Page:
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‘Disgraceful’: Despite mass suffering, GOP senators prepare to leave town without approving COVID relief

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Senate Majority Leader Mitch McConnell. (AFP/File / NICHOLAS KAMM)

An additional 1.5 million Americans filed for unemployment benefits last week and more than 20 million people across the U.S. are going hungry, but Senate Republicans are preparing to leave Washington, D.C. for the campaign trail as early as Thursday without approving any legislation to ameliorate nationwide suffering brought on by the Covid-19 pandemic and congressional inaction.

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On Wednesday, Senate Majority Whip John Thune (R-S.D.) said senators could skip town for an extended recess ahead of the November 3 election if the upper chamber approves a House-passed continuing resolution Thursday to keep the government funded through mid-December, averting a looming shutdown.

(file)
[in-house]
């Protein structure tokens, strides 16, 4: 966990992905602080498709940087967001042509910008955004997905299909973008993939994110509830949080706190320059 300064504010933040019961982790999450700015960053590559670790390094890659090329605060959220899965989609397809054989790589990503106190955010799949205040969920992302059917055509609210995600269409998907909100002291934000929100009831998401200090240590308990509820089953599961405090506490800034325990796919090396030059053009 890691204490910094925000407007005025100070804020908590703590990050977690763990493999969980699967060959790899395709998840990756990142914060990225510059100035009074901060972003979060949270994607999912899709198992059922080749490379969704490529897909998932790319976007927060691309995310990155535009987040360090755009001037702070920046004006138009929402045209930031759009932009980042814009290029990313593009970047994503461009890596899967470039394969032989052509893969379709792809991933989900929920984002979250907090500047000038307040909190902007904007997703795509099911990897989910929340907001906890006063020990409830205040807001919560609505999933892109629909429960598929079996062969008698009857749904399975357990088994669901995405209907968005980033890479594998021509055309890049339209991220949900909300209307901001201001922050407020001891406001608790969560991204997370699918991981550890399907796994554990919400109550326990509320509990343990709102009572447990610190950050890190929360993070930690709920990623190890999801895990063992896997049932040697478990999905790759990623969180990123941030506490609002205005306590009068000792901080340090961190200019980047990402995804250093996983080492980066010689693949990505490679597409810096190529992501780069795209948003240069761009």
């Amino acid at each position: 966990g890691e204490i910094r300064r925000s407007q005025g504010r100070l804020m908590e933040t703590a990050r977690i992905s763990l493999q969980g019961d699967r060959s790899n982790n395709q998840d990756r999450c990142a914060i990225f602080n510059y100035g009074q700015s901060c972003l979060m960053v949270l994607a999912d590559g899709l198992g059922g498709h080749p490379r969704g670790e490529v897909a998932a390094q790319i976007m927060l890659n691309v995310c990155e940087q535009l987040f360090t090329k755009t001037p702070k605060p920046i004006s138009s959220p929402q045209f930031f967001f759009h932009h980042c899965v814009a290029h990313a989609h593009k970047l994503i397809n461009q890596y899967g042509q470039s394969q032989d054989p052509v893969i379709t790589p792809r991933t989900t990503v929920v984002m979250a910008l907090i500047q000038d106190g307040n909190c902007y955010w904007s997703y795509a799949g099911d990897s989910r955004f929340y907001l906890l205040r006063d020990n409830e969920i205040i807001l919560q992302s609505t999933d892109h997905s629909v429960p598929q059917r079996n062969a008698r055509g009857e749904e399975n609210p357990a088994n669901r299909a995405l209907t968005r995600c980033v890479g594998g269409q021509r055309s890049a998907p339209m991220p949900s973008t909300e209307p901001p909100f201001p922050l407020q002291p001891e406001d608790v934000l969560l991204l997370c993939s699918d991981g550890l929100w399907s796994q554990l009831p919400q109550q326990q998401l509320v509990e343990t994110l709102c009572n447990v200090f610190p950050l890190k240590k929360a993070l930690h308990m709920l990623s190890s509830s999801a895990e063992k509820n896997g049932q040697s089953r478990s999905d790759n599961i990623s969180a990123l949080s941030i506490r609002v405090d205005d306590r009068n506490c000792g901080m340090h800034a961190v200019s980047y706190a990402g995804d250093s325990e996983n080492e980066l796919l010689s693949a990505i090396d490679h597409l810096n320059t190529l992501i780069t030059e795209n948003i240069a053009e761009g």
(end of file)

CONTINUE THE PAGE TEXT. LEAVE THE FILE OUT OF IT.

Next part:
Following the House’s passage of the resolution earlier this week, Speaker Nancy Pelosi (D-Calif.)—who from the start rejected calls to use the government funding negotiations as leverage to force through additional Covid-19 aid—expressed “hope” that Congress could still “reach a bipartisan agreement on coronavirus relief.”

“It’s disgraceful that Trump and his Senate allies have found time to fast-track their SCOTUS plans while Americans are continuing to suffer without a new relief package.”
—Kyle Herrig, Accountable.US
But the prospects of the GOP agreeing to a deal before the November election appear vanishingly slim at present, given the refusal of many Senate Republicans to approve much-needed spending on state and local aid, an expansion of nutrition assistance, robust housing relief, and a $600-per-week unemployment supplement.